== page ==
Getting the essential omega-3 fatty acids into your diet, like most things related to food and health, isn’t quite as simple as it sounds.
The plural “acids” in the name is a big clue as to why. There are three main substances that make up this category of chemicals necessary for brain and heart health:
Found in cold-water fish, grass-fed meats, dairy and enriched eggs, this acid supports brain functions including cognition, memory and mood. It’s also beneficial to your heart and eyes and a major building block for your skin.
Found almost exclusively in cold-water fish, EPA reduces inflammation throughout the body and can also help to elevate mood for those with depression.
Primarily found in chia seeds, flaxseeds and nuts, ALA must be converted into EPA or DHA for most uses in the body, but humans can only produce a limited amount this way. The rest of the ALA is used as energy or fat, and its presence may reduce heart disease risk.
Most health experts recommend people eat at least two servings of fish per week for their omega-3 content and other health benefits, or alternatively take fish oil supplements, though consuming them that way may not be as effective at improving health as through food. Federal health experts have not established a recommended daily intake for omega 3 fatty acids except for ALA at about 1.6 grams per day for most adults.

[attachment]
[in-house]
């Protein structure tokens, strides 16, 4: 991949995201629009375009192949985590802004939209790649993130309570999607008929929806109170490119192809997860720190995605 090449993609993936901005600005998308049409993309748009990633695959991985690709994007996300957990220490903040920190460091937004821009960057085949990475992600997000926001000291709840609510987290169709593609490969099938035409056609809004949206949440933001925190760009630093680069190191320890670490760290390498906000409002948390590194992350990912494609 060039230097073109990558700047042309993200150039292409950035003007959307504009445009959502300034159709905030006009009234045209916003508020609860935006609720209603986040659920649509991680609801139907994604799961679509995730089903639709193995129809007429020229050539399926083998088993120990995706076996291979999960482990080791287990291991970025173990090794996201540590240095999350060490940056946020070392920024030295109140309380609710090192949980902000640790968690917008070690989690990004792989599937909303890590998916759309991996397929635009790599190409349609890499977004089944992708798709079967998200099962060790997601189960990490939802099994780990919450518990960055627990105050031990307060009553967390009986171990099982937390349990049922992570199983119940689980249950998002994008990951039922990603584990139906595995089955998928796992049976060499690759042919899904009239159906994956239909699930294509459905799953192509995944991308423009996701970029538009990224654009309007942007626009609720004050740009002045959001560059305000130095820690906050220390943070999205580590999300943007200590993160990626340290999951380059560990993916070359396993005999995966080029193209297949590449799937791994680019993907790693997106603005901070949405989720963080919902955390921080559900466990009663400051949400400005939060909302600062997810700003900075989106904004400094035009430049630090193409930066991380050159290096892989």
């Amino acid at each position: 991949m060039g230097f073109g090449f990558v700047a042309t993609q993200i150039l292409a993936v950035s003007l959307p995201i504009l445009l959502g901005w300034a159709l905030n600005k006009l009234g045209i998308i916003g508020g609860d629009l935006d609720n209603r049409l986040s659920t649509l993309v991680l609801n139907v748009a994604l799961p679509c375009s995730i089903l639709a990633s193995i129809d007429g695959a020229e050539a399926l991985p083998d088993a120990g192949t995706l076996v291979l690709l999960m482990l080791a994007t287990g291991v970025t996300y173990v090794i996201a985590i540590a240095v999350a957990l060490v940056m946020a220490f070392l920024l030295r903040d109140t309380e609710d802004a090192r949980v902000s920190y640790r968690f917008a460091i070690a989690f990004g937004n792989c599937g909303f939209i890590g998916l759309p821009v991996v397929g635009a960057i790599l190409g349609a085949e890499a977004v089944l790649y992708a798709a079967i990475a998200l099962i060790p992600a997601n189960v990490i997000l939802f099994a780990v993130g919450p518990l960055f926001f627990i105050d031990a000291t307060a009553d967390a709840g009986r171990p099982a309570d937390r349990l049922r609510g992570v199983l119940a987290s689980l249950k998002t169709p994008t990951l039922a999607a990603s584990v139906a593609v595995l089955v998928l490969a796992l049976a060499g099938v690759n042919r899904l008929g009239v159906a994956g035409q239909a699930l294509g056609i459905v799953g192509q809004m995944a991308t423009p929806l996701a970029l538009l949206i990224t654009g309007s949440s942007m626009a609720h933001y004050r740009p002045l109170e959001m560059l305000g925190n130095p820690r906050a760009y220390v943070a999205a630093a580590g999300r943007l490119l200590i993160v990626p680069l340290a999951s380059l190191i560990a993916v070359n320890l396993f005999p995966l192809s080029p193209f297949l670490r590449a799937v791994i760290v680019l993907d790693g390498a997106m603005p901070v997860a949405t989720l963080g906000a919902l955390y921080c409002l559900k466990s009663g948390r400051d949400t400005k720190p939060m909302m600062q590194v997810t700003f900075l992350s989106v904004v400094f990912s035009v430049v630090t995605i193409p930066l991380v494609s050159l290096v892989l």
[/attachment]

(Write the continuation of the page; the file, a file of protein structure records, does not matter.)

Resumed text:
Vegans, vegetarians and those who avoid fish or fish oil supplements due to mercury contamination, allergies or other reasons often struggle to find adequate sources of omega-3 fatty acids. But algal (algae) oil, produced from the microalgae that fish get their omega-3s from, has become a popular alternative containing both DHA and EPA.
Found in capsule form, it can be taken as a supplement and has a neutral taste compared to fish oil. It’s also available as a culinary oil with a high smoke point that’s low in saturated fat and high in healthy monounsaturated fats.